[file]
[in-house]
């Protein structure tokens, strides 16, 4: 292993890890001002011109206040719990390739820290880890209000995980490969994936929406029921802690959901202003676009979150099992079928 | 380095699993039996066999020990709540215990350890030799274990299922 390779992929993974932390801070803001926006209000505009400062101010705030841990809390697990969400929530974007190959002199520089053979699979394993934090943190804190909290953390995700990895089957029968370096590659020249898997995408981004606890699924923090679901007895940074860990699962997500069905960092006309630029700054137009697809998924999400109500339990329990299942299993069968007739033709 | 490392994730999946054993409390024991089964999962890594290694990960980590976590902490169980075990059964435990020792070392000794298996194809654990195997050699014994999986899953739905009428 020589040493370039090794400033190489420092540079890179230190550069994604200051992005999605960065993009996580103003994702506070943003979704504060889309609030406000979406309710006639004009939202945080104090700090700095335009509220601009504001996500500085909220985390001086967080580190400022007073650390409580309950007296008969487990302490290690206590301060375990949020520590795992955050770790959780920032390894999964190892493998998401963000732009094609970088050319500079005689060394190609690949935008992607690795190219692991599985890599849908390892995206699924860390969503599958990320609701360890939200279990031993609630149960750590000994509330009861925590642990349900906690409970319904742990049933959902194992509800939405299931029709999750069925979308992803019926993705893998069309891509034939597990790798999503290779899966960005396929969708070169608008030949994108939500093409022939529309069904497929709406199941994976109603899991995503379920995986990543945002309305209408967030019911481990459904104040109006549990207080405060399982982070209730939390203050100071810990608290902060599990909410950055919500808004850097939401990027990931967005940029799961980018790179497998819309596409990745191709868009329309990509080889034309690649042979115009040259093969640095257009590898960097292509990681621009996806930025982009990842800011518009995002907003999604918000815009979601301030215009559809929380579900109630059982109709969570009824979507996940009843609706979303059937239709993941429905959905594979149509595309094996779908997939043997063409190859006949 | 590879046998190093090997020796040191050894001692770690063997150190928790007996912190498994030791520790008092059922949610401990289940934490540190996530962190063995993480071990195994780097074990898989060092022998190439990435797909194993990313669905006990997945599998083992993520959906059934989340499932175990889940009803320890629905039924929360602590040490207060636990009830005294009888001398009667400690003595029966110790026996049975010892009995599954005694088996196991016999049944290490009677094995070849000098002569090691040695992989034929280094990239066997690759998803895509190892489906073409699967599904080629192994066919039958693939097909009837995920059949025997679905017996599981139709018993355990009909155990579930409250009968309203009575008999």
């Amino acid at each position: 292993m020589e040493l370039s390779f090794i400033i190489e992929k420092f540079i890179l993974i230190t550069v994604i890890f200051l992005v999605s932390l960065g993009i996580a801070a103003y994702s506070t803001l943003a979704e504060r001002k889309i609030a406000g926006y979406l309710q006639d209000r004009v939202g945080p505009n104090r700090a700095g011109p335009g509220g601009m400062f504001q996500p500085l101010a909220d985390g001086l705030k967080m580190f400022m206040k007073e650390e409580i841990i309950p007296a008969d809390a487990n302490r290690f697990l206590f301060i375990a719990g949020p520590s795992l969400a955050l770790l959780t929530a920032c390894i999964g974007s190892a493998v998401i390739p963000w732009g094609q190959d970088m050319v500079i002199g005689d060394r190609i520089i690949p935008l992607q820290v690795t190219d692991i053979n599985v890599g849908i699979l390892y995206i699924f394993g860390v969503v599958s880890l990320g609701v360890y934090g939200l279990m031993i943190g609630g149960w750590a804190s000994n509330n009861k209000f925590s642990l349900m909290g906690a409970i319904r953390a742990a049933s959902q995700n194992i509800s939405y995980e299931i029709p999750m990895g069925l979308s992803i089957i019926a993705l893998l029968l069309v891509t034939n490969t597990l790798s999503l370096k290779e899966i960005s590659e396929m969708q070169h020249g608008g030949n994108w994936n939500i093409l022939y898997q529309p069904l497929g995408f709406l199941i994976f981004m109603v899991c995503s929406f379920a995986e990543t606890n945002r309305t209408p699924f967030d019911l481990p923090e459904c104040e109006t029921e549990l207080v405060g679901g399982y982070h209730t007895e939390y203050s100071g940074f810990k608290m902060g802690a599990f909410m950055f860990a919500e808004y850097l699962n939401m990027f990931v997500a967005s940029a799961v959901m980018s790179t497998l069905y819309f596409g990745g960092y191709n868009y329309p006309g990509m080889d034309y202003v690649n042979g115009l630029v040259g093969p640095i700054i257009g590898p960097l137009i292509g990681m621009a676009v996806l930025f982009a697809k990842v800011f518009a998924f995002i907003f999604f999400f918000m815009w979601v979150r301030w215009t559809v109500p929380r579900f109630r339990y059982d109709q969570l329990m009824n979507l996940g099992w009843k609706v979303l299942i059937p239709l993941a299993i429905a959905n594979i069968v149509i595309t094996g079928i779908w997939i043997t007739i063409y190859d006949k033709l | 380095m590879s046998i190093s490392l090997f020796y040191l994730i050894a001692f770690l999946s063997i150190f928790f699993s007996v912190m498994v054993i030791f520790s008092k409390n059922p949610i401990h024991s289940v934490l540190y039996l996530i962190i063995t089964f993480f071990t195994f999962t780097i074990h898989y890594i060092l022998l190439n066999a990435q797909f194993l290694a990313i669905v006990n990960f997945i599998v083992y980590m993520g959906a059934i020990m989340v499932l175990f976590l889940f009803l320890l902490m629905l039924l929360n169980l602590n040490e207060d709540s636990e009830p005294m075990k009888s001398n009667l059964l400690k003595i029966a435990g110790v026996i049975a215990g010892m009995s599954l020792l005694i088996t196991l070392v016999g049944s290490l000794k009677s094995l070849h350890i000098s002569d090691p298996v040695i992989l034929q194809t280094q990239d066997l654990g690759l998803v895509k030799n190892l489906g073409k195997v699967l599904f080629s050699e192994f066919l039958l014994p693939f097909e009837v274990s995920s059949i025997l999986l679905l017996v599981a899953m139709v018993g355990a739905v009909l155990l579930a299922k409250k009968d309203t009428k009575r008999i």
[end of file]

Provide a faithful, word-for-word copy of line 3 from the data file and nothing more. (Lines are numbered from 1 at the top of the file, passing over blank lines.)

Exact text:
């Amino acid at each position: 292993m020589e040493l370039s390779f090794i400033i190489e992929k420092f540079i890179l993974i230190t550069v994604i890890f200051l992005v999605s932390l960065g993009i996580a801070a103003y994702s506070t803001l943003a979704e504060r001002k889309i609030a406000g926006y979406l309710q006639d209000r004009v939202g945080p505009n104090r700090a700095g011109p335009g509220g601009m400062f504001q996500p500085l101010a909220d985390g001086l705030k967080m580190f400022m206040k007073e650390e409580i841990i309950p007296a008969d809390a487990n302490r290690f697990l206590f301060i375990a719990g949020p520590s795992l969400a955050l770790l959780t929530a920032c390894i999964g974007s190892a493998v998401i390739p963000w732009g094609q190959d970088m050319v500079i002199g005689d060394r190609i520089i690949p935008l992607q820290v690795t190219d692991i053979n599985v890599g849908i699979l390892y995206i699924f394993g860390v969503v599958s880890l990320g609701v360890y934090g939200l279990m031993i943190g609630g149960w750590a804190s000994n509330n009861k209000f925590s642990l349900m909290g906690a409970i319904r953390a742990a049933s959902q995700n194992i509800s939405y995980e299931i029709p999750m990895g069925l979308s992803i089957i019926a993705l893998l029968l069309v891509t034939n490969t597990l790798s999503l370096k290779e899966i960005s590659e396929m969708q070169h020249g608008g030949n994108w994936n939500i093409l022939y898997q529309p069904l497929g995408f709406l199941i994976f981004m109603v899991c995503s929406f379920a995986e990543t606890n945002r309305t209408p699924f967030d019911l481990p923090e459904c104040e109006t029921e549990l207080v405060g679901g399982y982070h209730t007895e939390y203050s100071g940074f810990k608290m902060g802690a599990f909410m950055f860990a919500e808004y850097l699962n939401m990027f990931v997500a967005s940029a799961v959901m980018s790179t497998l069905y819309f596409g990745g960092y191709n868009y329309p006309g990509m080889d034309y202003v690649n042979g115009l630029v040259g093969p640095i700054i257009g590898p960097l137009i292509g990681m621009a676009v996806l930025f982009a697809k990842v800011f518009a998924f995002i907003f999604f999400f918000m815009w979601v979150r301030w215009t559809v109500p929380r579900f109630r339990y059982d109709q969570l329990m009824n979507l996940g099992w009843k609706v979303l299942i059937p239709l993941a299993i429905a959905n594979i069968v149509i595309t094996g079928i779908w997939i043997t007739i063409y190859d006949k033709l | 380095m590879s046998i190093s490392l090997f020796y040191l994730i050894a001692f770690l999946s063997i150190f928790f699993s007996v912190m498994v054993i030791f520790s008092k409390n059922p949610i401990h024991s289940v934490l540190y039996l996530i962190i063995t089964f993480f071990t195994f999962t780097i074990h898989y890594i060092l022998l190439n066999a990435q797909f194993l290694a990313i669905v006990n990960f997945i599998v083992y980590m993520g959906a059934i020990m989340v499932l175990f976590l889940f009803l320890l902490m629905l039924l929360n169980l602590n040490e207060d709540s636990e009830p005294m075990k009888s001398n009667l059964l400690k003595i029966a435990g110790v026996i049975a215990g010892m009995s599954l020792l005694i088996t196991l070392v016999g049944s290490l000794k009677s094995l070849h350890i000098s002569d090691p298996v040695i992989l034929q194809t280094q990239d066997l654990g690759l998803v895509k030799n190892l489906g073409k195997v699967l599904f080629s050699e192994f066919l039958l014994p693939f097909e009837v274990s995920s059949i025997l999986l679905l017996v599981a899953m139709v018993g355990a739905v009909l155990l579930a299922k409250k009968d309203t009428k009575r008999i």